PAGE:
Canadians protest against violence in Tibet

Protesters in Canada and other countries took to the streets over the weekend to oppose China's actions against anti-government demonstrations in Tibet, which Beijing said Saturday it will "resolutely crush."

Protesters in Canada and other countries took to the streets over the weekend to oppose China's actions against anti-government demonstrations in Tibet, which Beijing said Saturday it will "resolutely crush."

About 1,000 people rallied Sunday at Queen's Park in Toronto, urging the federal government to do more to pressure China to improve its shoddy human rights record in Tibet. The day before, about 300 protesters gathered in Vancouver outside the Chinese consulate, some chanting "free Tibet! End the killing!" while another rally occurred in Edmonton.

Similar events were held Saturday in London, Tokyo and New Delhi, while protests that rocked the Tibetan capital, Lhasa, earlier this month were nowhere to be seen Saturday as Chinese troops maintained their grip on the region.

The protests, originally led peacefully by Buddhist monks, turned into rioting on March 14. China has said more than 600 people were injured in the uprisings, which saw dozens of buildings burnt and destroyed. In contrast to the official Chinese death toll of 22 people, Tibetan exile groups claim 99 people were killed.

Statements by the Chinese government are difficult to verify because of China's tight control over information and a ban on trips by foreign reporters.

State media reports Saturday showed footage of Tibetan protesters attacking Chinese bystanders, while the communist government's leading newspaper sounded a call to "resolutely crush" the Tibetan demonstrations.

Reports showed destruction and burnt buildings, as well as interviews with Chinese workers who said they were caught up in the violence.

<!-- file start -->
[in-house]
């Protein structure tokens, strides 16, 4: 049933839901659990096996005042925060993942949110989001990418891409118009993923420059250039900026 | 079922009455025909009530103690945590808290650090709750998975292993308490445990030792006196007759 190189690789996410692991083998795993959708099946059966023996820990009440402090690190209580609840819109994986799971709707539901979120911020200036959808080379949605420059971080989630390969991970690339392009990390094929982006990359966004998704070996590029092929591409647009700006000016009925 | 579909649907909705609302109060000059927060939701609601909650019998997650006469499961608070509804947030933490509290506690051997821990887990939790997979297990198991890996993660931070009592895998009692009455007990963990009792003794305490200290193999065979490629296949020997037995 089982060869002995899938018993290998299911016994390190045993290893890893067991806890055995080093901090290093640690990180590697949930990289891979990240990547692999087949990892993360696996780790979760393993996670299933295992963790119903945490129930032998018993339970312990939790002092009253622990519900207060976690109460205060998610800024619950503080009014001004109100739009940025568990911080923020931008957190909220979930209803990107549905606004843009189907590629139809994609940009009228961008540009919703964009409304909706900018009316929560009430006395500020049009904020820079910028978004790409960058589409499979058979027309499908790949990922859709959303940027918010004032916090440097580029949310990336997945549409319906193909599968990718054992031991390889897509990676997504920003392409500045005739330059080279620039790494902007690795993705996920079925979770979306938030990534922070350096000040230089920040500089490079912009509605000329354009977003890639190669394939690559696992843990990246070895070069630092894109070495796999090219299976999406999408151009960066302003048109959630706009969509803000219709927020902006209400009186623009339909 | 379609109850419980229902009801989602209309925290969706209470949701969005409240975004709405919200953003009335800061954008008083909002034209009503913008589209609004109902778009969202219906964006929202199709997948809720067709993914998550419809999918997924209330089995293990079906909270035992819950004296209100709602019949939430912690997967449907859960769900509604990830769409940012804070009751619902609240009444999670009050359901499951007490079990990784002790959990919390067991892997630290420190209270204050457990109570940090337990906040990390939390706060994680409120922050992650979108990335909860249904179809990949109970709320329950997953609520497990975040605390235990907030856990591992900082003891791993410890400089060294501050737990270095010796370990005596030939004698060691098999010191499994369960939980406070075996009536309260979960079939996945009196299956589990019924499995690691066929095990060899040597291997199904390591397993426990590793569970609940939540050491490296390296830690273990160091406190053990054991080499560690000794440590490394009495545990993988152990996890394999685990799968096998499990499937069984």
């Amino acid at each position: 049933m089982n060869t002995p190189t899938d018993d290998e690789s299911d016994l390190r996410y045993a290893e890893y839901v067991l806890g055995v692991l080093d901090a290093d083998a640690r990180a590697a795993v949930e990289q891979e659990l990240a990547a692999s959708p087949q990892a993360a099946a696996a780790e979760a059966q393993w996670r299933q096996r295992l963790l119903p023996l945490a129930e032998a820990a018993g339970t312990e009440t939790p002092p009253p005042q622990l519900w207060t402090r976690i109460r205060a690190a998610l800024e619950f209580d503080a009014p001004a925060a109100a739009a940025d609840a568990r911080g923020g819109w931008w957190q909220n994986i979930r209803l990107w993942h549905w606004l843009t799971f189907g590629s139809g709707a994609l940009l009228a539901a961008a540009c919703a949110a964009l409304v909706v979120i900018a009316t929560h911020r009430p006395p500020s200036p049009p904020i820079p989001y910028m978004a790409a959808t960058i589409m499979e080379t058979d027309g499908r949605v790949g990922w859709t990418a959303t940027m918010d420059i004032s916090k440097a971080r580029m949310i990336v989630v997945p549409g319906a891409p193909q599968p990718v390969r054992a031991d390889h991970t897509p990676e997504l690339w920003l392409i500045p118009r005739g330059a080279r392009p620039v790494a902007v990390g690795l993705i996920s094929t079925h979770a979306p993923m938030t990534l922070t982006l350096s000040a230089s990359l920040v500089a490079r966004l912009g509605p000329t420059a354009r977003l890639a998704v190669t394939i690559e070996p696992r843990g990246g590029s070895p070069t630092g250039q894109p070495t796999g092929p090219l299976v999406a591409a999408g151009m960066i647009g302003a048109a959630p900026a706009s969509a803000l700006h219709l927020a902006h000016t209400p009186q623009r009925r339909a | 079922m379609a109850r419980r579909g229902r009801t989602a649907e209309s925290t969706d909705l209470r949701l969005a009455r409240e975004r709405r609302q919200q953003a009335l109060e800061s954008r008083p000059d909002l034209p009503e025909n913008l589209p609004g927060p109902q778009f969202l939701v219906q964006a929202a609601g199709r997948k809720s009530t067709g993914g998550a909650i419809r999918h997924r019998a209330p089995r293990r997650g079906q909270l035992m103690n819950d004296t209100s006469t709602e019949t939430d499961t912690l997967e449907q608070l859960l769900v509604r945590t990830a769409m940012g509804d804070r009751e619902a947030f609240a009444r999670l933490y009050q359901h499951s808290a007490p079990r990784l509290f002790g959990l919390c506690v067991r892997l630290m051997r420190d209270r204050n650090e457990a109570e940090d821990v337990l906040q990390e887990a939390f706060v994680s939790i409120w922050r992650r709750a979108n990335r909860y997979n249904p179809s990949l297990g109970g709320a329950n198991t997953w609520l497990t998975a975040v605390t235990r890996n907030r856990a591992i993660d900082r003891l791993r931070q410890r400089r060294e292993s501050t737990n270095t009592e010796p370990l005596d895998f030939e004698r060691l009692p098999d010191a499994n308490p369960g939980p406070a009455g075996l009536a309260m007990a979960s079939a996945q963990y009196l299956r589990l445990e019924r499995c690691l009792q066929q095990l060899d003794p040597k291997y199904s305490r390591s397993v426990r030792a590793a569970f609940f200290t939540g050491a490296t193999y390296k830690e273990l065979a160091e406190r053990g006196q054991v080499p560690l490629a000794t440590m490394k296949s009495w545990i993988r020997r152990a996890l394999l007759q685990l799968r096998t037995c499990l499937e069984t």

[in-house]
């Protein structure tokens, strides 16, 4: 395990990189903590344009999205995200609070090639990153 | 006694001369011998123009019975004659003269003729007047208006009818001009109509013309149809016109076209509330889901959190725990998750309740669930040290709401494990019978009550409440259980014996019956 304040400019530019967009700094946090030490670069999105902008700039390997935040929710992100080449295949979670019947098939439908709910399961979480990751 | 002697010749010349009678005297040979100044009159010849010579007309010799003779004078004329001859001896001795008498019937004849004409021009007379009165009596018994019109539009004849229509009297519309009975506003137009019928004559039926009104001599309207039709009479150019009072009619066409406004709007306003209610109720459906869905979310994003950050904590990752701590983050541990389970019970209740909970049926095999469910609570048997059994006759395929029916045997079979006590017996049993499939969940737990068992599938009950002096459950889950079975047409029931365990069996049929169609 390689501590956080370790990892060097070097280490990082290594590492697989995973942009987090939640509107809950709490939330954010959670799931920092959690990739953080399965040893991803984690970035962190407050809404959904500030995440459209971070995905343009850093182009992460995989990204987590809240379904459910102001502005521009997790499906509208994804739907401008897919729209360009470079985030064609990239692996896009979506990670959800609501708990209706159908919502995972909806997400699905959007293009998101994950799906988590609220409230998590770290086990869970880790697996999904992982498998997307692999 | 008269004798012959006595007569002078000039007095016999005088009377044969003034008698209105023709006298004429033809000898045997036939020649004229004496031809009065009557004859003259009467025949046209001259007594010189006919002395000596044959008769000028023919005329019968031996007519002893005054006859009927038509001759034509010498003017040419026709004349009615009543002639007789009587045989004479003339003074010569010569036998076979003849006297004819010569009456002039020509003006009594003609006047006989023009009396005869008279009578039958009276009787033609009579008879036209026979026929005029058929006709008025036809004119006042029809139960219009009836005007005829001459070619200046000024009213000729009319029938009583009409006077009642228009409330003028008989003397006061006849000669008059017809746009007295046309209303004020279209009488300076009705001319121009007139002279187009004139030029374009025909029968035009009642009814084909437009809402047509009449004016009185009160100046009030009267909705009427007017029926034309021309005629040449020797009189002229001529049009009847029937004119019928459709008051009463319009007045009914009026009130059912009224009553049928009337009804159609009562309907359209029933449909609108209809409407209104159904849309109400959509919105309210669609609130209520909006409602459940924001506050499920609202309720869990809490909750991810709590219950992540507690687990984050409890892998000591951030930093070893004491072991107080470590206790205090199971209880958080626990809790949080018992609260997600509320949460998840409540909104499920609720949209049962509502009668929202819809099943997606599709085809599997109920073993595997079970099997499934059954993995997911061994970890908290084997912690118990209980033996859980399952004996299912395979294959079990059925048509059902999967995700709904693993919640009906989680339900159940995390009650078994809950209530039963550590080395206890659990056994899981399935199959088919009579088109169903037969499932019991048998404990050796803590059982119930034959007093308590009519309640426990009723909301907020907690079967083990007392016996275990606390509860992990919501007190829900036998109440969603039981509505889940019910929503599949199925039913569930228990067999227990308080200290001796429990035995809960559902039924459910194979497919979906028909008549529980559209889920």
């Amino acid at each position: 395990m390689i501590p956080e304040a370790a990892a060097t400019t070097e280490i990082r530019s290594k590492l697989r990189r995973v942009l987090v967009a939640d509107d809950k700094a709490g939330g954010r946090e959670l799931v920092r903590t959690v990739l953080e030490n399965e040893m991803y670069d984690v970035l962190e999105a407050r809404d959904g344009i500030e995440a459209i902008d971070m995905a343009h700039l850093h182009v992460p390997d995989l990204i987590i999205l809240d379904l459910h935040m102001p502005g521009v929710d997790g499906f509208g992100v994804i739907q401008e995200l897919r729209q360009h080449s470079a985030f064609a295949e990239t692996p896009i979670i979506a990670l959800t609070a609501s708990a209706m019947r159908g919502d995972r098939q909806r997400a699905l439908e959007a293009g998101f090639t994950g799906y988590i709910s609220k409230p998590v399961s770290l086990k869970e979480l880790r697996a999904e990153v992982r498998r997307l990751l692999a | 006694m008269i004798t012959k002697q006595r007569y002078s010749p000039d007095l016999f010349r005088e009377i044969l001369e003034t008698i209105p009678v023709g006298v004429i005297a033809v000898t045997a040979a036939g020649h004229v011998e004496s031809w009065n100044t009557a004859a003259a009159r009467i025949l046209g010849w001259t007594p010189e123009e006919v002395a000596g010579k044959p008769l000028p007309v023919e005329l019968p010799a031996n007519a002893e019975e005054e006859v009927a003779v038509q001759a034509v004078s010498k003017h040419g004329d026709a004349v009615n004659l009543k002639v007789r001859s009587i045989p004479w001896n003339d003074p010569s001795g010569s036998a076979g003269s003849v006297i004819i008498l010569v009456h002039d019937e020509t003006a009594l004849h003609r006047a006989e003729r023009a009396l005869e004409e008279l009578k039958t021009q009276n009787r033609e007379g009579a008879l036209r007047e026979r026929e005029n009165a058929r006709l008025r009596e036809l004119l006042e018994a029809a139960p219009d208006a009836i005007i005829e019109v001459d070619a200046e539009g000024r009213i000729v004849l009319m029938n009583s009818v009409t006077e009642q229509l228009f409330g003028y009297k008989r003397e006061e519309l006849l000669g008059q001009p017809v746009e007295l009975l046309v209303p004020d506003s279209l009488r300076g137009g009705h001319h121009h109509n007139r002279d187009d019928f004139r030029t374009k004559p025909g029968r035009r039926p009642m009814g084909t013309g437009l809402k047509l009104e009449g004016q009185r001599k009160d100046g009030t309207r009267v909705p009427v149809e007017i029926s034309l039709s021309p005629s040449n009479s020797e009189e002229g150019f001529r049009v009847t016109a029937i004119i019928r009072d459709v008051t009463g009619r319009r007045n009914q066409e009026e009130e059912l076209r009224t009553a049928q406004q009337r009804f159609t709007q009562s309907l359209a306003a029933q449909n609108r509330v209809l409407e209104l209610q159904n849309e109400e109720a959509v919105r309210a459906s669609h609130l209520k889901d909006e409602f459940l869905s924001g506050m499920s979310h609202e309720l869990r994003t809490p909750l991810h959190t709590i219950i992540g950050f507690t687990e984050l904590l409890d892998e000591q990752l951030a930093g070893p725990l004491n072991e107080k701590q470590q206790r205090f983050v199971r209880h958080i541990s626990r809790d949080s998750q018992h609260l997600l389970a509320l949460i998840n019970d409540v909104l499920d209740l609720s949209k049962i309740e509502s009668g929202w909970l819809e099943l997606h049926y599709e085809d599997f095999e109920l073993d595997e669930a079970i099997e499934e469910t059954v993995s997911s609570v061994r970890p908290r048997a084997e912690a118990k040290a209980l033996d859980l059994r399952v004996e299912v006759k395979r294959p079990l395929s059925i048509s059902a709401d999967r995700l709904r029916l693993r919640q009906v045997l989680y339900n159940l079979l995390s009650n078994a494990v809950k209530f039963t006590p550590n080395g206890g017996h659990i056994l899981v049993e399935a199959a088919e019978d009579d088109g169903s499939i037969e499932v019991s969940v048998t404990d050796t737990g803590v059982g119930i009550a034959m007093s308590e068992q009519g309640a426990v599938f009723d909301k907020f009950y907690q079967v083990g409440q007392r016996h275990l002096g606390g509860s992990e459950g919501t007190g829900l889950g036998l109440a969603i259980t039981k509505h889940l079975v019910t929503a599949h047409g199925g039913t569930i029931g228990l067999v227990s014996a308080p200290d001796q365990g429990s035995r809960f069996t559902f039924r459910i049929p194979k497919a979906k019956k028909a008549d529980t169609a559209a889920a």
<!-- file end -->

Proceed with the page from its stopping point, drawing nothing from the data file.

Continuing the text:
"My family, my wife, my children — if I can't see in one eye, what are they going to do? My children are still small," said one man, appearing on CCTV, the television network of the People's Republic of China.

Demonstrators in Canada, however, said they were skeptical about reports from the Chinese media and the accusations that have been levelled at Tibet's leader in exile, the Dalai Lama.

"It's just totally ludicrous. Look at the man," said Beth Gleason in Edmonton, pointing at a picture of the Dalai Lama pasted onto her placard. "He really looks like a wolf in sheep's clothing, or whatever they said, right?"

Beijing has consistently blamed Tibet's spiritual leader for orchestrating the violence in Lhasa in an attempt to mar the Summer Olympics. It repeated the allegation on Sunday.

For his part, the Dalai Lama again denied that he instigated the violence, and has urged his followers to show restraint and remain peaceful.

A top European politician said Saturday that China must negotiate with the Dalai Lama to find a peaceful resolution to the crisis, or face a boycott to the upcoming Beijing Olympic Games this summer.

"Beijing must decide itself. It should immediately negotiate with the Dalai Lama," said European Parliament President Hans-Gert Poettering, quoted in Germany's Bild am Sonntag newspaper.

"If there continue to be no signals of compromise, I see boycott measures as justified."

The European Union and the United States have said they do not support a boycott of the Beijing Games over the situation in Tibet.

With files from the Associated Press and the Canadian Press